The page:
A Taxonomy for Cultural Adaptation: The Stories of Two Academics When Teaching Indigenous Student Sojourners

Keywords: cultural adaptation, academics, Indigenous students, cultural fluency, structured vignette analysis, short term student sojourners

Abstract

Difficult cultural encounters can impact both student sojourners and academics. In this article we present vignettes of separate experiences of an unforeseen cultural encounter in each of two groups of short-term adult student sojourners and we who taught them: One Indigenous group from Timor Leste entering Australia for a 12-week period, and one Indigenous group from Australia traveling to Greenland for a two-week period. We use a structured vignette analysis (PITARD, 2016) of each critical incident to present specific details of how these intense, unanticipated cultural experiences impacted us, the academics. Within our vignettes we see at work a process for cultural adaptation, which we have developed into a taxonomy to assist other teachers in their experiences with difficult cultural encounters to better understand what is happening as a means for stepping outside their own cultural boundaries.

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Author Biographies

Jayne Pitard, Victoria University

Jayne PITARD currently supervises PhD students in the College of Arts and Education at Victoria University, Melbourne, Australia. Her own PhD research focused on her recent work with Indigenous students from Timor Leste. In her 30 years with Victoria University she delivered professional development to teaching staff, with a focus on experiential learning, and was an integral teaching partner in the Career Change Program, a Victorian Government initiative to train industry experts to teach in secondary schools. She has published articles on phenomenology and autoethnography, and contributed to the Springer (Singapore) "Handbook of Research Methods in Health Social Sciences," edited by Pranee LIAMPUTTONG (2017).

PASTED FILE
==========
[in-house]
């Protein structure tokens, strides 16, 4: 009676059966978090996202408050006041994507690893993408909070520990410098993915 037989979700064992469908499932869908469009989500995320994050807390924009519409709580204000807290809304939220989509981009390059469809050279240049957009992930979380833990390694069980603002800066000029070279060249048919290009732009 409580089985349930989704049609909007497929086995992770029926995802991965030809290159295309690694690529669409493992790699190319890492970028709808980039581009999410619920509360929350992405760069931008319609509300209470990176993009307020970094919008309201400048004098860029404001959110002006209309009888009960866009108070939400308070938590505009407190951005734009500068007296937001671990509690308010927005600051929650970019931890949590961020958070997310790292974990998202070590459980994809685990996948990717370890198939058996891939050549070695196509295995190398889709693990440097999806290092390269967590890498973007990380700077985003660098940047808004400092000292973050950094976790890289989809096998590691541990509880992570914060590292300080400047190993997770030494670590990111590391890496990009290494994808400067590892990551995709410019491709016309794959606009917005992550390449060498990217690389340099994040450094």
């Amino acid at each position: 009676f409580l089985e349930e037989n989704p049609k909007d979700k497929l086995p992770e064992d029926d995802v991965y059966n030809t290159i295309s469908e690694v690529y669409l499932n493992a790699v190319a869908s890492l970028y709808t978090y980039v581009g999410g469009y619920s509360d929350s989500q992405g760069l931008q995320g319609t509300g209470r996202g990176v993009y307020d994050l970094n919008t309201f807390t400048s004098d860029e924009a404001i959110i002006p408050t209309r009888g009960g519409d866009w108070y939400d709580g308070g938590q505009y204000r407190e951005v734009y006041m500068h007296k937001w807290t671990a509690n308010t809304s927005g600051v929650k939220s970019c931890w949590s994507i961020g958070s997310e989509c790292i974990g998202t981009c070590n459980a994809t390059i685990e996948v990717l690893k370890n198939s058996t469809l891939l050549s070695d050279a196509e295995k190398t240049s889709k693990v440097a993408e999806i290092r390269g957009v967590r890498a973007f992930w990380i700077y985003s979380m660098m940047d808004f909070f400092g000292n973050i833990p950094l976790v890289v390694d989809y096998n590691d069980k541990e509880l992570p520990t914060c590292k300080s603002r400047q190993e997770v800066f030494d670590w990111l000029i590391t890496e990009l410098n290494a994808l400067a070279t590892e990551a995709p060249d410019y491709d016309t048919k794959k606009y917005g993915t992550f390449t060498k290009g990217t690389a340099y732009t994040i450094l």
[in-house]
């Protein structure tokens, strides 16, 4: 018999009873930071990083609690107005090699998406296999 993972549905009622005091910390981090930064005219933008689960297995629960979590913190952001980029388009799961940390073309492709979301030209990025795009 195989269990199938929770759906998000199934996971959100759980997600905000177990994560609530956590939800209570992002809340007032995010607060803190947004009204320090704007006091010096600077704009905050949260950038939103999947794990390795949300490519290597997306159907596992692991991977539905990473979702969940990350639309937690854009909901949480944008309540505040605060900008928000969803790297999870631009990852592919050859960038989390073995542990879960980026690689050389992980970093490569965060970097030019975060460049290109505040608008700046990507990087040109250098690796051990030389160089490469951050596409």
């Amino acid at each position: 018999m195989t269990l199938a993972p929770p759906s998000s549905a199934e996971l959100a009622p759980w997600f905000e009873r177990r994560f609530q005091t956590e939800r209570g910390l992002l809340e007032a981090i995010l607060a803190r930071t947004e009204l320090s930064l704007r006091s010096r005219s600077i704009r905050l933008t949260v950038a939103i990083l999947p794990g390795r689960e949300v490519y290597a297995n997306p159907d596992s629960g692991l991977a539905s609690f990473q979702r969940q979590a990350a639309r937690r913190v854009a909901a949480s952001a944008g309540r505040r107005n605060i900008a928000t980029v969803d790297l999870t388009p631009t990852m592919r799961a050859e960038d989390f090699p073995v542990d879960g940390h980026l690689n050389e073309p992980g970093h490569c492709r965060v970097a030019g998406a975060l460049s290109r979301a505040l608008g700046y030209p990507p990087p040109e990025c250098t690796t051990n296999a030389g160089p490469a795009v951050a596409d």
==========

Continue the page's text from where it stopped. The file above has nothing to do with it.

Meghan Kelly, Deakin University

Associate professor Meghan KELLY is a senior lecturer in visual communication design at Deakin University and currently serves as the associate head of School for Teaching and Learning in the School of Communication and Creative Arts. In her research, she explores issues surrounding identity creation and representation in a cross-cultural context with a focus on Indigenous communities. Her passion for a global understanding of design extends into her teaching practice and continues to be explored in research projects and design opportunities. Together with Russell KENNEDY, she has written the Australian Indigenous Design Charter: Communication Design, and has traveled to Denmark, Greenland and Sweden to explore its transformation into the International Indigenous Design Charter. KELLY is a member of the Design Institute of Australia (DIA) and the International Council of Design (ico-D).

Published
2020-05-26